Other HPV Diseases

Oral Sex, HPV, and Throat Cancer

I’ve been reading about Michael Douglas and his comments that his oral cancer was caused by HPV. I’ve given my girlfriend oral sex and she was diagnosed with HPV, so is this something I need to worry about?

It is possible to contract HPV by performing oral sex on a partner with HPV (although the overall risk is lower than with genital-to-genital contact or anal sex). HPV-related cancers are relatively rare, however, especially when you consider just how common HPV is. The vast majority (some estimates peg it at 75% or more) of sexually active people have one or more HPV infections in their lifetimes. We also know that oral sex is a routine practice, an experience that most sexually active individuals are likely to have. So lots of HPV, lots of oral sex….but very, very few head and neck cancers.

HPV-related head and neck cancers tend to affect the oropharynx (mostly the back of the tongue, tonsils, and side and back of the throat). Data from the National Cancer Institute tell us there are about 13,000 oropharyngeal cancers each year in the U.S., 60%-70% of which appear to be caused by one HPV type, HPV 16. As is the case with cervical cancer, oropharyngeal tumors caught early are highly treatable and those caused by HPV have a high survival rate.

This is an emerging area of interest and study, and in the years to come we’ll surely know more about oral HPV infections, the routes of transmission, and related diseases. It’s important to keep the risk in perspective: head and neck cancers are not common in general, only one type seems linked to HPV, and most oral HPV infections do not lead to cancer.

>For more on head and neck cancer with the American Cancer Society. Learn about HPV in ASHA’s HPV Resource Center.

Vaginal and Vulvar Cancers

My mother was diagnosed with vaginal precancer and we’ve never heard of anything like that. Is it related to HPV and how do you know if you have it?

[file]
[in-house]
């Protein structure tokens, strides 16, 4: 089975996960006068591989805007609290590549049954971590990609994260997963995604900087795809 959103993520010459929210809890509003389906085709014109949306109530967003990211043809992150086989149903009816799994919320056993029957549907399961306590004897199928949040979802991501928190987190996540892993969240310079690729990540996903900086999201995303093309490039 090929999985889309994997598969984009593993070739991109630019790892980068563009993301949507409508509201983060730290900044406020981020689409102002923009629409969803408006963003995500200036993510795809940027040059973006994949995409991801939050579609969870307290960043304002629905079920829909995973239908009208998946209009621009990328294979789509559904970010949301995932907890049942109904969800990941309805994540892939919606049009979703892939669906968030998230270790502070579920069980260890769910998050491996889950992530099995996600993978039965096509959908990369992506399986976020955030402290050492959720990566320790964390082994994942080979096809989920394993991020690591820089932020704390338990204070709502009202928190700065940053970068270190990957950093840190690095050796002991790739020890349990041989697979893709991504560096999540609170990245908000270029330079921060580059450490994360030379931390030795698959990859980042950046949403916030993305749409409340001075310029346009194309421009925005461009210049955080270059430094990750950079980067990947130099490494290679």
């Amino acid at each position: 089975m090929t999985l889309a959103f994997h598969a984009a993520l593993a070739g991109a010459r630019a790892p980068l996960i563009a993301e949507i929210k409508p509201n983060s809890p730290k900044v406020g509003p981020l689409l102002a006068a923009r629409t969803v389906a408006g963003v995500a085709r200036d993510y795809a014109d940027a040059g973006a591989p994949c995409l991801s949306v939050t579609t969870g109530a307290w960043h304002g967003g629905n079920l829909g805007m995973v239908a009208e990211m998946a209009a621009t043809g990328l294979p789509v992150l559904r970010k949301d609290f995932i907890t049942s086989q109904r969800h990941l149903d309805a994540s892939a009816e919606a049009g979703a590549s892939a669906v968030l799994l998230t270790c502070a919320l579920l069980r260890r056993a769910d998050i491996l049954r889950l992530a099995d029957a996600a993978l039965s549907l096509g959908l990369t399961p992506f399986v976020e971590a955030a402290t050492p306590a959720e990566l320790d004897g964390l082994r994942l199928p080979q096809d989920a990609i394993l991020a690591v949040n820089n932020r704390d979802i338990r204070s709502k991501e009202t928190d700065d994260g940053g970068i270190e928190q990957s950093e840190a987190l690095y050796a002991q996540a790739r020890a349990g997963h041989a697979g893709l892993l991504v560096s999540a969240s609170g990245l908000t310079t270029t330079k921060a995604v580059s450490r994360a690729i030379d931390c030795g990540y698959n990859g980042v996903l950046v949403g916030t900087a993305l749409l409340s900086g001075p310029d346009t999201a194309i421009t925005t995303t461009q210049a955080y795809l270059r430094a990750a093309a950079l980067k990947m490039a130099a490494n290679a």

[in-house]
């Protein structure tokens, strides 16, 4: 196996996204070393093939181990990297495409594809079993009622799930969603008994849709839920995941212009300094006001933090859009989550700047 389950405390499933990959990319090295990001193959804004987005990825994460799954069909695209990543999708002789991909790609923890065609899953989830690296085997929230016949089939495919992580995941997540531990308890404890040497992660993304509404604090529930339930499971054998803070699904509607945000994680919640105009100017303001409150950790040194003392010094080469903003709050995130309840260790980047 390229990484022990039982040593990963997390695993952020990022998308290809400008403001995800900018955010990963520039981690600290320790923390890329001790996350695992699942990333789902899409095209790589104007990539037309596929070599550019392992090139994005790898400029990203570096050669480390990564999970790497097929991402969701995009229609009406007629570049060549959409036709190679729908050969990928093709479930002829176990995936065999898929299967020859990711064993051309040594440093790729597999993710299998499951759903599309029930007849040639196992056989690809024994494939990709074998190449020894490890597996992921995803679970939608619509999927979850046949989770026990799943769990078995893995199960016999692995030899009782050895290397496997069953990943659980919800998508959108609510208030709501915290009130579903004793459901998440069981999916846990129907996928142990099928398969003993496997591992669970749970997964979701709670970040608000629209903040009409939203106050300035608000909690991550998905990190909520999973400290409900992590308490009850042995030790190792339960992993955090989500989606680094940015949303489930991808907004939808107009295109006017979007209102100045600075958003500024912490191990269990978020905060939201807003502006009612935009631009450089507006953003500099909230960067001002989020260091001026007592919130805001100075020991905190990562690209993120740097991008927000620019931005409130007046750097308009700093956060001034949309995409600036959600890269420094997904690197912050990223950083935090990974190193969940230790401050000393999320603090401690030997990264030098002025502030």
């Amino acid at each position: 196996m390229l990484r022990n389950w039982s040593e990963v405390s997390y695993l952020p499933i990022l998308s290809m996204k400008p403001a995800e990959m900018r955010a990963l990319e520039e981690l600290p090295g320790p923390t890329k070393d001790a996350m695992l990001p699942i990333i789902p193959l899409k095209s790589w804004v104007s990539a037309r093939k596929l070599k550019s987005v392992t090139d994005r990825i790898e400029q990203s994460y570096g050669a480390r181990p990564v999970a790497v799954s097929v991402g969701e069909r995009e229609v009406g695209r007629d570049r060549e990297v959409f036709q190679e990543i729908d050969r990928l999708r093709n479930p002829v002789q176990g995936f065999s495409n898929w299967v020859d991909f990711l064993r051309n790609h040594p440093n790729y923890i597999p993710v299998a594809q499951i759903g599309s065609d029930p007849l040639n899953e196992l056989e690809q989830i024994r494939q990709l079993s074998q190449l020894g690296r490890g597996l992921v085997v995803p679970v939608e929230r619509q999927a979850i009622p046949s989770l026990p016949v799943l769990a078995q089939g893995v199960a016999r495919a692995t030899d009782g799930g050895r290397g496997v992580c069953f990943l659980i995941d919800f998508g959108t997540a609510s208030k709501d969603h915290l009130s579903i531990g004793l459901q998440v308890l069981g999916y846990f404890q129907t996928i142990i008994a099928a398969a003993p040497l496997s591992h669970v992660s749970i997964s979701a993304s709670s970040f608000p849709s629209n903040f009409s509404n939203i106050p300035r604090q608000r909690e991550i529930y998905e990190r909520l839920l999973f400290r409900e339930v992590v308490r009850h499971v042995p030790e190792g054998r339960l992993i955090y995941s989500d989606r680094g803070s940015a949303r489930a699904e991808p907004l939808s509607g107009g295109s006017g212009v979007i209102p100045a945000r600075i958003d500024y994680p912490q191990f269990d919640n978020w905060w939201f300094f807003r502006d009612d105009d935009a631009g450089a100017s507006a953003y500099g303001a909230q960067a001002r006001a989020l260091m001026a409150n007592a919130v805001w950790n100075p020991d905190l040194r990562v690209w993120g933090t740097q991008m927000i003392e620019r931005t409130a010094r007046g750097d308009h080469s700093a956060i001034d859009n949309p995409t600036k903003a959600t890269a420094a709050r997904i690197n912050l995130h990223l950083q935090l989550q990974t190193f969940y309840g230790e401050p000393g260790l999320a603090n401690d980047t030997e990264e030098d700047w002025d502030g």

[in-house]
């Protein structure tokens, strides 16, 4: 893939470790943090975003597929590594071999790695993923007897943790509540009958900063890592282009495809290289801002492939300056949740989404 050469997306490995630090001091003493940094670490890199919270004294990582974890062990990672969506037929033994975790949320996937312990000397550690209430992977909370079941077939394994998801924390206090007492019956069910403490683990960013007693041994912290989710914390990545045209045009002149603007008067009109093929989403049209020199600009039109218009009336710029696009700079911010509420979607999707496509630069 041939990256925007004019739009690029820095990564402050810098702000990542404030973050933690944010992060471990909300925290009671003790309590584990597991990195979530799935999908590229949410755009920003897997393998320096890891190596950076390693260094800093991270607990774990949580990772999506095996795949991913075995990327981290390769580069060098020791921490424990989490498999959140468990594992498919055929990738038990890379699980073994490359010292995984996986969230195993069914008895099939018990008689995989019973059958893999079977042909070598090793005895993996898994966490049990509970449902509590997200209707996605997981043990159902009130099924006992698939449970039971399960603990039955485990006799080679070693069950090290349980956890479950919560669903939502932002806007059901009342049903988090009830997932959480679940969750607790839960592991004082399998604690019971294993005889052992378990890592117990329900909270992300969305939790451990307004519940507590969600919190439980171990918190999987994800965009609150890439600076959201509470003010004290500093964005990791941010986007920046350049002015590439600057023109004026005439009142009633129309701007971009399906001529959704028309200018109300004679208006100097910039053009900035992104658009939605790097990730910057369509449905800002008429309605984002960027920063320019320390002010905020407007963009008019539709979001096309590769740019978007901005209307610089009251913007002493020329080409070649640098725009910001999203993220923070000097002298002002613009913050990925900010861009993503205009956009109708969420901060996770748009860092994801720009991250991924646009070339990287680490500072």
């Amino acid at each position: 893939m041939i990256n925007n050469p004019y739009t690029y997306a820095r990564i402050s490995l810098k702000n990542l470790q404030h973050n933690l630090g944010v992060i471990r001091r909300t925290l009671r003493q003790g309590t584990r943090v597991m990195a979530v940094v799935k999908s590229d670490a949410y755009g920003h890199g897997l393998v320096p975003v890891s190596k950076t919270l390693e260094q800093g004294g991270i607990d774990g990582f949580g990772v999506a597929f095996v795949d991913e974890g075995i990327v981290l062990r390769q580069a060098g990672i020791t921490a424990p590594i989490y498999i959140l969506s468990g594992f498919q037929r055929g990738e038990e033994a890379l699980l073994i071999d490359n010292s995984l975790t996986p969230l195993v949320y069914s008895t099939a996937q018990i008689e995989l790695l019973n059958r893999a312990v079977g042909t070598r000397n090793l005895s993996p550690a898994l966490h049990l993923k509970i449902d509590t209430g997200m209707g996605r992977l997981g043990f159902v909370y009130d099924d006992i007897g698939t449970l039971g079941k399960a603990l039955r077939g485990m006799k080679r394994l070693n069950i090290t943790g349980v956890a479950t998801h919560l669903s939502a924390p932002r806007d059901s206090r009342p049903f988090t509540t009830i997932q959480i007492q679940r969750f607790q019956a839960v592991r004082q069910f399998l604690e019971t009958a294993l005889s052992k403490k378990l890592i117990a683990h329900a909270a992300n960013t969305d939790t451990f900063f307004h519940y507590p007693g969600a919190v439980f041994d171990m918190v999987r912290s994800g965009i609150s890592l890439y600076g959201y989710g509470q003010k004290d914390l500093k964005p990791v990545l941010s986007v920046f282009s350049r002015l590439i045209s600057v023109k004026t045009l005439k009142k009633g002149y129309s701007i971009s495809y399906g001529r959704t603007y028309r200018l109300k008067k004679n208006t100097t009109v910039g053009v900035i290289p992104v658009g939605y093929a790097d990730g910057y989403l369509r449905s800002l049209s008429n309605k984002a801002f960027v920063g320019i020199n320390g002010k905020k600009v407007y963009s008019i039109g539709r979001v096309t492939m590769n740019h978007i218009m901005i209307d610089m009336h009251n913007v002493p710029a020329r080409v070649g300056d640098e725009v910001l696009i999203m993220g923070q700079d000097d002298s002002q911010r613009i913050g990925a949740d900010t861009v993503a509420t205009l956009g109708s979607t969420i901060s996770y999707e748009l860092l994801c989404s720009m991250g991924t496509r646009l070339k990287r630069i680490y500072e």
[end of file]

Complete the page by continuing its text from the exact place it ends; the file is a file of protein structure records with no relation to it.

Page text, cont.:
High-risk HPV types have been linked with some, but not all, cases of vaginal intraepithelial neoplasia (VaIN) and vaginal cancers (60% or so is the estimate). Like cancer of the cervix, vaginal cancer does not happen overnight; it is typically a slow-growing condition that develops from pre-cancerous changes in the vagina. Women diagnosed with severe cervical precancers or with cervical cancer will typically be checked for additional lesions inside the vagina with a colposcopy (a health care professional uses a special microscope to examine the area). A biopsy may also be taken of suspicious looking areas to confirm the diagnosis. Since mild, or low-grade, VaIN often disappears without any treatement, many providers will opt only to treat high-grade or persistent lesions. When treatment is elected, the most common options include surgical removal and laser for significant lesions.

High-risk HPV types have also been associated with some cases of pre-cancerous cell changes on the vulva (the lips of the vaginal opening) and with about 30-40% of vulvar cancers. The most common symptom of Vulvar Intraepithelial Neoplasia (VIN) is persistent itching that does not improve. Having pelvic exams on a regular basis and being alert for any unusual skin discoloration or bumps that last longer than a month greatly improves the chances of early detection. Various treatment options are available, depending on how mild or severe the cell changes are, the size of the lesion(s), patient's age, and potential for cancer to develop.

--The NCCC Staff